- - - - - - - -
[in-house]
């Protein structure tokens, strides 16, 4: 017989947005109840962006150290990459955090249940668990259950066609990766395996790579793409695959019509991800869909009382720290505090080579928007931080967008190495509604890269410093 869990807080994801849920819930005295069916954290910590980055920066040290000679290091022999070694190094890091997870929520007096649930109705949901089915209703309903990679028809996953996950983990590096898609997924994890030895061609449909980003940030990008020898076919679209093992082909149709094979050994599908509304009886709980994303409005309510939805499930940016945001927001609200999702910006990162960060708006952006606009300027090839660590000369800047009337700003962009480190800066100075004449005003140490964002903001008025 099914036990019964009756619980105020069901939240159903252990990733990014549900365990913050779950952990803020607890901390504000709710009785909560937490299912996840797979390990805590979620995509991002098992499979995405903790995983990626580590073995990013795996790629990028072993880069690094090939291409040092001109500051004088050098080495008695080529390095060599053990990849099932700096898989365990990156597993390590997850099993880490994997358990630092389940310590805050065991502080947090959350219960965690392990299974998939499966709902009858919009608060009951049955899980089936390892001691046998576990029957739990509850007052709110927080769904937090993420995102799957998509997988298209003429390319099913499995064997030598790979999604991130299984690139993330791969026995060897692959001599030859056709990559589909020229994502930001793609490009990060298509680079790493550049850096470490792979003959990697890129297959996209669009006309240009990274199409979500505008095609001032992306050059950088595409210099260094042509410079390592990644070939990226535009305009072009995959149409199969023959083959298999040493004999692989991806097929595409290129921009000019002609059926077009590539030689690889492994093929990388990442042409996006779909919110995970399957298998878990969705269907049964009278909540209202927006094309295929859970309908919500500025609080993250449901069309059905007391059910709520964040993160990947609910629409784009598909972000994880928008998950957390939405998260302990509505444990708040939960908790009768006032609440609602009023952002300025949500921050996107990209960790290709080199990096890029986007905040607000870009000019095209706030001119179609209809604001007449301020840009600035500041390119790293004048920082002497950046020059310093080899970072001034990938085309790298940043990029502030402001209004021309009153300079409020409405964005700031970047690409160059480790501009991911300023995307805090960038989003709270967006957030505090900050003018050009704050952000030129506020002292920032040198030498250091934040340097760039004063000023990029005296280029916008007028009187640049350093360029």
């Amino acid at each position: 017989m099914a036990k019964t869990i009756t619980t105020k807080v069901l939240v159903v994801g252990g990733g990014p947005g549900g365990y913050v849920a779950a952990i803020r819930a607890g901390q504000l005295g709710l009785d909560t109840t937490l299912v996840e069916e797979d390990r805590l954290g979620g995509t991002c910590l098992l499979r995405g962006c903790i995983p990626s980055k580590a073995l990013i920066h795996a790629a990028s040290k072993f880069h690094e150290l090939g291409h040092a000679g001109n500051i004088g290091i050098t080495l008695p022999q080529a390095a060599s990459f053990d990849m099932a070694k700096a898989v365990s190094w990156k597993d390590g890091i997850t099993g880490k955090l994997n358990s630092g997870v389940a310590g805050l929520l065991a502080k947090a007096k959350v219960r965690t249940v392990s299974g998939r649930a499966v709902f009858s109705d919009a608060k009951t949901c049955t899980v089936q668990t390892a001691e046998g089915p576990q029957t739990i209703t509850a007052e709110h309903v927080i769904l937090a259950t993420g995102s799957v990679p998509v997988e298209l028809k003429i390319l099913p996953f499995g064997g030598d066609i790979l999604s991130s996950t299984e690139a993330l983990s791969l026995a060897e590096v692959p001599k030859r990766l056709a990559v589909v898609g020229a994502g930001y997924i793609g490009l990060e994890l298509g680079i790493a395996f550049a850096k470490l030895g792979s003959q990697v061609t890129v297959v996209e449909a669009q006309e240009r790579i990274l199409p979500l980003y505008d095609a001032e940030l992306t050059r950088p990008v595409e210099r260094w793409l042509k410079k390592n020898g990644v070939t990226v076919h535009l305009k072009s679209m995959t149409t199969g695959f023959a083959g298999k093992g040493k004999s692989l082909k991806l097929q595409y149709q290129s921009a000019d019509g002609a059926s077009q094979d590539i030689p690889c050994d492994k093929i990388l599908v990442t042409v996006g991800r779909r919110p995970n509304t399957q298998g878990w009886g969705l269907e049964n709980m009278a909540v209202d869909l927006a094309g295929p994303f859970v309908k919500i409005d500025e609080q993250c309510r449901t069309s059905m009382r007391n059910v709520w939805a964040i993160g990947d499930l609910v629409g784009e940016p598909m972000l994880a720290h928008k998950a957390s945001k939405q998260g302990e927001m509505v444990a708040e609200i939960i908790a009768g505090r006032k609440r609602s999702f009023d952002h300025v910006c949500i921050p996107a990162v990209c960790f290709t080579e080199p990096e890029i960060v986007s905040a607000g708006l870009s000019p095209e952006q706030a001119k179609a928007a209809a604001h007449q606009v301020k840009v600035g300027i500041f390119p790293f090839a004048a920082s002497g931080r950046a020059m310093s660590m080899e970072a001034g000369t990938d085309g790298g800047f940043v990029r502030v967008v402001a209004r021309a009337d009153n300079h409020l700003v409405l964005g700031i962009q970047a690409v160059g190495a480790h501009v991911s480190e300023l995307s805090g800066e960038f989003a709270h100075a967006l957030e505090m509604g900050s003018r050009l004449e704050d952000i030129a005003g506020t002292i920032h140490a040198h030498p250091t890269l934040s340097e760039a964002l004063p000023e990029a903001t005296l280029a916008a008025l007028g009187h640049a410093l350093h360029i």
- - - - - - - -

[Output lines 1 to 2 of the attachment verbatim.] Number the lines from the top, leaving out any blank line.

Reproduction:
[in-house]
């Protein structure tokens, strides 16, 4: 017989947005109840962006150290990459955090249940668990259950066609990766395996790579793409695959019509991800869909009382720290505090080579928007931080967008190495509604890269410093 869990807080994801849920819930005295069916954290910590980055920066040290000679290091022999070694190094890091997870929520007096649930109705949901089915209703309903990679028809996953996950983990590096898609997924994890030895061609449909980003940030990008020898076919679209093992082909149709094979050994599908509304009886709980994303409005309510939805499930940016945001927001609200999702910006990162960060708006952006606009300027090839660590000369800047009337700003962009480190800066100075004449005003140490964002903001008025 099914036990019964009756619980105020069901939240159903252990990733990014549900365990913050779950952990803020607890901390504000709710009785909560937490299912996840797979390990805590979620995509991002098992499979995405903790995983990626580590073995990013795996790629990028072993880069690094090939291409040092001109500051004088050098080495008695080529390095060599053990990849099932700096898989365990990156597993390590997850099993880490994997358990630092389940310590805050065991502080947090959350219960965690392990299974998939499966709902009858919009608060009951049955899980089936390892001691046998576990029957739990509850007052709110927080769904937090993420995102799957998509997988298209003429390319099913499995064997030598790979999604991130299984690139993330791969026995060897692959001599030859056709990559589909020229994502930001793609490009990060298509680079790493550049850096470490792979003959990697890129297959996209669009006309240009990274199409979500505008095609001032992306050059950088595409210099260094042509410079390592990644070939990226535009305009072009995959149409199969023959083959298999040493004999692989991806097929595409290129921009000019002609059926077009590539030689690889492994093929990388990442042409996006779909919110995970399957298998878990969705269907049964009278909540209202927006094309295929859970309908919500500025609080993250449901069309059905007391059910709520964040993160990947609910629409784009598909972000994880928008998950957390939405998260302990509505444990708040939960908790009768006032609440609602009023952002300025949500921050996107990209960790290709080199990096890029986007905040607000870009000019095209706030001119179609209809604001007449301020840009600035500041390119790293004048920082002497950046020059310093080899970072001034990938085309790298940043990029502030402001209004021309009153300079409020409405964005700031970047690409160059480790501009991911300023995307805090960038989003709270967006957030505090900050003018050009704050952000030129506020002292920032040198030498250091934040340097760039004063000023990029005296280029916008007028009187640049350093360029």